Reasons to consider refractive
- A desire to maintain a lifestyle that
would be hampered somewhat by wearing glasses or contacts.
- Wearing glasses or contacts might be a
handicap in certain occupations- pilot, sportsman, etc.
- Many people who would be satisfied
with contacts have difficulty in wearing them for various reasons.
Advantages of surgery
- After high initial cost there is no
- Greater freedom for sport and leisure.
Disadvantages of surgery
- Irreversible (canít "try it to
- Possible loss of quality of the best
corrected vision, e.g. may be a line or two less good on a letter
chart, or may find a loss of sharpness driving at night.
- Any surgery carries a small degree of
risk- "disasters" have, very rarely, occurred.
Types of surgery
There are now a variety of different
options available to the surgeon- the most common methods are PRK and
PRK (Photorefractive Keratectomy)
The key element is the excimer laser.
The laser focuses a powerful, minute beam
of "cold" energy on a microscopic target without affecting the
The surface of the cornea is treated
after the first few layers of cells have been removed using alcohol.
The purpose of the PRK procedure is to
change the shape of the cornea as required to correct the refractive
It does this by the precise sculpting of
layers of tissue from the central zone (visual axis of the cornea).
These layers are less than the thickness
of a human hair.
The operation of the laser is computer
controlled in accordance with a precise pattern based on extensive
preoperative tests and evaluations.
The results are fed into the computer by
the surgeon or expert technicians.
The computer then determines the extent
and depth of sculpturing or ablation of corneal tissue required to
correct the refractive vision problem.
This information guides the surgeon in
the operation of the laser.
- There are no corneal flap risks.
- Extremely high predictability for low
degrees of myopia
- Risk of infection (1/1000-1/3500).
- Post-surgical pain is greater.
- Scarring/healing haze 1-5%.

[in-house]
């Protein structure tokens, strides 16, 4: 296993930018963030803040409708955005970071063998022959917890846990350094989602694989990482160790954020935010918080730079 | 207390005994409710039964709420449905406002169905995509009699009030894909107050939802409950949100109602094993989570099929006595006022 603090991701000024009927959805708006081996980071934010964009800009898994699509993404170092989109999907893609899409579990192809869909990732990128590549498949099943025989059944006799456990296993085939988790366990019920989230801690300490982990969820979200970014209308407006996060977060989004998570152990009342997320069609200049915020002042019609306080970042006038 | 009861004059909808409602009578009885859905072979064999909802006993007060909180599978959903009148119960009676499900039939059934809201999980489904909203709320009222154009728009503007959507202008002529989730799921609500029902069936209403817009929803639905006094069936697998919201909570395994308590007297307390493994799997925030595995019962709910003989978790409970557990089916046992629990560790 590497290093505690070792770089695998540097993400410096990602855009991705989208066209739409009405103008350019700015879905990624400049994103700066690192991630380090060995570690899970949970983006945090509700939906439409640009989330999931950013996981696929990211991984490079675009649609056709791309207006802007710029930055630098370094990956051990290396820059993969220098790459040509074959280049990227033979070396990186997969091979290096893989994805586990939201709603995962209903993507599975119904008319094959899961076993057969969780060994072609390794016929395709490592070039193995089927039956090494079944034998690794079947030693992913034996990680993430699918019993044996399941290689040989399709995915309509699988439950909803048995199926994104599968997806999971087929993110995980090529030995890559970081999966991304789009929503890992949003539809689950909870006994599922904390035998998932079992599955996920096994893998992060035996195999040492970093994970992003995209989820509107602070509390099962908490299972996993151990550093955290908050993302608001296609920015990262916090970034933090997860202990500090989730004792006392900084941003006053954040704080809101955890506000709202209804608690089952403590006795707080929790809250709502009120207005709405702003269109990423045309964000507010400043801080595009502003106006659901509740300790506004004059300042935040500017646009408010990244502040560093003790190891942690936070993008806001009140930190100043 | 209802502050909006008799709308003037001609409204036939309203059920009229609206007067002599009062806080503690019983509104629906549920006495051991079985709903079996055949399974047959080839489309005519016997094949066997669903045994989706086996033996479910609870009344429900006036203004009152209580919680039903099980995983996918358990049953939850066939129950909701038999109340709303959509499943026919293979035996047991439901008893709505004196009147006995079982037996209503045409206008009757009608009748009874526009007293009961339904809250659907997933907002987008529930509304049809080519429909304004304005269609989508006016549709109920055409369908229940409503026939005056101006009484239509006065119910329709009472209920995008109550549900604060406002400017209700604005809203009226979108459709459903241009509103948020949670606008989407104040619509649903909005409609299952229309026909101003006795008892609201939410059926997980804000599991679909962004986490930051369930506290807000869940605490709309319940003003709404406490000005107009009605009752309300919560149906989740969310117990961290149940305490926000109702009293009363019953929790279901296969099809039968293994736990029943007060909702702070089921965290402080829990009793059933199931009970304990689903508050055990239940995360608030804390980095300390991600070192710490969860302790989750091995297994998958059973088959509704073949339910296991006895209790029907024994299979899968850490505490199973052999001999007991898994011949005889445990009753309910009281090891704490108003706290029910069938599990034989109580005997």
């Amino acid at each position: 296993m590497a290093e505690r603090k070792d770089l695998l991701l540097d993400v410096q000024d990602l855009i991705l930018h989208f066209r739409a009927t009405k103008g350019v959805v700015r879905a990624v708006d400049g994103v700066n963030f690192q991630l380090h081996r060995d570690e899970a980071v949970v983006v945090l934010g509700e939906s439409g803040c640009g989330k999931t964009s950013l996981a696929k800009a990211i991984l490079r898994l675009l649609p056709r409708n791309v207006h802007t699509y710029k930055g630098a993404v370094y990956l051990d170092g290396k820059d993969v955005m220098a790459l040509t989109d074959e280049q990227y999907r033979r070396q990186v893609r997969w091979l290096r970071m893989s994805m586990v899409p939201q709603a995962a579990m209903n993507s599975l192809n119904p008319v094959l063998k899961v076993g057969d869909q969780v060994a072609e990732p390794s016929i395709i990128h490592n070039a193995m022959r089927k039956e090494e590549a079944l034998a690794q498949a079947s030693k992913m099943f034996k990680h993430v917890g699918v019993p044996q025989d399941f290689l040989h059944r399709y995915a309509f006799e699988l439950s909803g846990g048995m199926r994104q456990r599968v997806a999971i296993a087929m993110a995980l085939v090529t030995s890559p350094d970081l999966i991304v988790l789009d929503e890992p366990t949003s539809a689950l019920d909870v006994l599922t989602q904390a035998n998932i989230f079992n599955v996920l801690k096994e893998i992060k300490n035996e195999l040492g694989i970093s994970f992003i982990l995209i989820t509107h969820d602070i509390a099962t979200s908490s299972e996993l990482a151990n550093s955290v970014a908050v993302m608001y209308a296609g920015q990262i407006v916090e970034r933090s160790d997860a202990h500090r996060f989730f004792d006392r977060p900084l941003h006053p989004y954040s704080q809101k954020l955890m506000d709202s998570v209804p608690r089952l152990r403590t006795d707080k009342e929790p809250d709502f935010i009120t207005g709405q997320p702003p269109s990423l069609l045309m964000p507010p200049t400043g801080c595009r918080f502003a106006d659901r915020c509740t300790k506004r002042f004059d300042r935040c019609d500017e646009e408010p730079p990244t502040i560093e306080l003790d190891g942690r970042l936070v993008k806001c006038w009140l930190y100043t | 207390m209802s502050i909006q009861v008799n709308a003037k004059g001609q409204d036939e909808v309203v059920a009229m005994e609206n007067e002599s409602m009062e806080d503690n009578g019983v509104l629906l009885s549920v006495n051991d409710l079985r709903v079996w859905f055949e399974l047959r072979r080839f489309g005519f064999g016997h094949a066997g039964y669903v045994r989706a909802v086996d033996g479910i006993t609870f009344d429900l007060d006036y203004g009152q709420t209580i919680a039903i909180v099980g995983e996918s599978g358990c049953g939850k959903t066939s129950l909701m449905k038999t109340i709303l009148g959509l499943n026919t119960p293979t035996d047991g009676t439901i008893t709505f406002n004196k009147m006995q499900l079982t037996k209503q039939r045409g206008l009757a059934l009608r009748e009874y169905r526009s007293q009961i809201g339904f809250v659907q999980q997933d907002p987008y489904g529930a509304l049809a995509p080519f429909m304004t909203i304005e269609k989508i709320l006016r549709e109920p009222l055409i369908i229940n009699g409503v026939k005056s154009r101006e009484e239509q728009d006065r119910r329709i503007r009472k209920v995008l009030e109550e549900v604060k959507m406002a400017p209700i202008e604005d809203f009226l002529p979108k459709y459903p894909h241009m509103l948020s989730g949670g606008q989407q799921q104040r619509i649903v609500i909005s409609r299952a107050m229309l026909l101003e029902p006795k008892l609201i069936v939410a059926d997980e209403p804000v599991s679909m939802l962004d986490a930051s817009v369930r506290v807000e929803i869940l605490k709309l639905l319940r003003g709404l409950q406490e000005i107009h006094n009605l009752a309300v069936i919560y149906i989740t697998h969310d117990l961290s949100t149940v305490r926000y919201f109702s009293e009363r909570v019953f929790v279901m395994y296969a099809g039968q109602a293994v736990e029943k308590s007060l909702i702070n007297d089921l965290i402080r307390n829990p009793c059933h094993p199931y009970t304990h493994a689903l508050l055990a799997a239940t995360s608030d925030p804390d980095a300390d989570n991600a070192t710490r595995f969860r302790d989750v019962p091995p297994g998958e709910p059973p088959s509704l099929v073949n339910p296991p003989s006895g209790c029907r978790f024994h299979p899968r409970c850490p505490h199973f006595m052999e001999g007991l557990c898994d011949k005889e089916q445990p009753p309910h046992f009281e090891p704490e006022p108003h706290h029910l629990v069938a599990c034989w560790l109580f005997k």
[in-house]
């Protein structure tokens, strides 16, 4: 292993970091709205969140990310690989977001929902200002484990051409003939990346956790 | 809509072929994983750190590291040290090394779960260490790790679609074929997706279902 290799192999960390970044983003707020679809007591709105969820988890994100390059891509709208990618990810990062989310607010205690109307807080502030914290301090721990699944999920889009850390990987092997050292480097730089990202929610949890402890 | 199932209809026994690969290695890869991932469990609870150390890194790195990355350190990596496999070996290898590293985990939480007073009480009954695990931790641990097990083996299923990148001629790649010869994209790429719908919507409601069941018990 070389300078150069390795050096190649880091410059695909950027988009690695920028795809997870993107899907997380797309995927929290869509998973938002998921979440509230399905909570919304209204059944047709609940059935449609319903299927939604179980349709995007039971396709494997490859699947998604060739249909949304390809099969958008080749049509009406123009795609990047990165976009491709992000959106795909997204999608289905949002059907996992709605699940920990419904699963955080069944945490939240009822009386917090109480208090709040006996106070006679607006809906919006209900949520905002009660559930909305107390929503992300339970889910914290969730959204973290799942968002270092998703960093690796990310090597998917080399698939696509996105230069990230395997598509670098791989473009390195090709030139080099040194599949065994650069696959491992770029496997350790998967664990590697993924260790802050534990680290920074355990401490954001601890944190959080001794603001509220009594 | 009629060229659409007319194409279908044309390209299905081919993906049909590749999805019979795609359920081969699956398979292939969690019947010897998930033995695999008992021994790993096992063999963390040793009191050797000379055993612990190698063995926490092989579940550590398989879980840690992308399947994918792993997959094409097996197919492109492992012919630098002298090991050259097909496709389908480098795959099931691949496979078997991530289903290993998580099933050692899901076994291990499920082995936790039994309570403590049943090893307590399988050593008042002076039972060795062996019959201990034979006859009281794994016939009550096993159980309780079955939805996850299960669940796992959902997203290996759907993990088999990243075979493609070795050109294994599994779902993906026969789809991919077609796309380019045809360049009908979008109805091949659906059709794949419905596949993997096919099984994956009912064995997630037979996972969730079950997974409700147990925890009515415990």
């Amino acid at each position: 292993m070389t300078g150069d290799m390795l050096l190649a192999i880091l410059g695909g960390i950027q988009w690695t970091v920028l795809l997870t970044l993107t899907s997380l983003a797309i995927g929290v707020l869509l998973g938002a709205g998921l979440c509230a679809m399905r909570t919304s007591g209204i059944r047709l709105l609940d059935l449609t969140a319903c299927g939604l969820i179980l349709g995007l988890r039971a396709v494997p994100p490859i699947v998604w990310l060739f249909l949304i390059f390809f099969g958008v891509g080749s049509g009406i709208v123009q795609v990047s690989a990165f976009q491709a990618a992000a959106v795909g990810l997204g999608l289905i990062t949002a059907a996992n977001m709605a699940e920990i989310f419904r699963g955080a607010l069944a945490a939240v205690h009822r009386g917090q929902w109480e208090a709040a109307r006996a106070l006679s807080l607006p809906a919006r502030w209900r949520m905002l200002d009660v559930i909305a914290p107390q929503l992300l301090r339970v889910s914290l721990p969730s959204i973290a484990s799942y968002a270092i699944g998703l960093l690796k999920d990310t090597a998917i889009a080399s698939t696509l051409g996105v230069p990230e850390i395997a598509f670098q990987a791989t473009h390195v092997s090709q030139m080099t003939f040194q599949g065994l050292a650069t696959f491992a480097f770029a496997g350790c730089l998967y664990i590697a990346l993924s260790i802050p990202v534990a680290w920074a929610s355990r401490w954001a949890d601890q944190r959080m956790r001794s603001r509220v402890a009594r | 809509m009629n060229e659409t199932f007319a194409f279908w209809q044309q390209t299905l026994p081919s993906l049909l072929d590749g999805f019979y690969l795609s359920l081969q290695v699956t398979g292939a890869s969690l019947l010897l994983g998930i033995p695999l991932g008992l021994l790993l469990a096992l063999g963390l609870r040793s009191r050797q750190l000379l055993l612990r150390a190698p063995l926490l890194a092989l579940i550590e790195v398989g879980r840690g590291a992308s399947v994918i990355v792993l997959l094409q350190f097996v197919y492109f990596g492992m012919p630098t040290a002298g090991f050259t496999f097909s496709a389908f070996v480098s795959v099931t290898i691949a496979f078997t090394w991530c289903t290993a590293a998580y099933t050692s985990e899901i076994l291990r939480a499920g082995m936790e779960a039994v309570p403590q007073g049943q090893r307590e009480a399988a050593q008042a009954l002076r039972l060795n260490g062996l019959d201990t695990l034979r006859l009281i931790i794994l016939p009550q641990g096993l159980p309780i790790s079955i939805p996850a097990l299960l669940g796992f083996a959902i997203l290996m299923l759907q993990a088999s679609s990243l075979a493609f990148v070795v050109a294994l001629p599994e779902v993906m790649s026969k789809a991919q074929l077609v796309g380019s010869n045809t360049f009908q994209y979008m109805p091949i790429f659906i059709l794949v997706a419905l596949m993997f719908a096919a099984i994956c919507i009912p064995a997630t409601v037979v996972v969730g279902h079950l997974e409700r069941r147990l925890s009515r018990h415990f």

- Visual recovery takes 1-2 weeks.
- Steroid drops may be needed for up to
six months with the attendant risks associated with that.
- Bilateral surgery on the same day is
inadvisable as 95% of complications with PRK occur postoperatively.
LASIK (Laser In-Situ Keratomileusis)
In LASIK the eye surgeon uses a
sophisticated, automated surgical instrument known as a microkeratome.
This is used to slice a micro-thin,
disc-shaped flap from the top layer of the central zone of the cornea.
This flap is then held out of the way
whilst the excimer laser is used to sculpt the underlying corneal tissue
to the degree required to flatten its shape and thereby correct the
The flap is then replaced and allowed to
heal without the use of sutures.
- Low risk of infection (1/5000).
- Very little incidence of post-surgical
- The risk of haze is less than 0.2% for
all degrees of correction.
- Visual recovery is quick (1-7 days)
some patients have had it done in their lunch hour!
- Steroid drops may only need to be used
for a week.
- Although it is advisable to correct
one eye, then, a few days later, the other, most clinics now seem to
do both eyes simultaneously.
- A cut is involved which adds to the
risk of a serious complication.
- Although LASIK is generally considered
the best procedure for high myopes (>-6.00D), in some cases not
all the myopia may be corrected.
Pre-requisites for laser surgery
- Aged 21+.
- Stable refractive error.
- Contact lenses must be left out for at
least one month.
- No eye condition or disease present.
- Good sight in both eyes.
- No thin corneas are operable with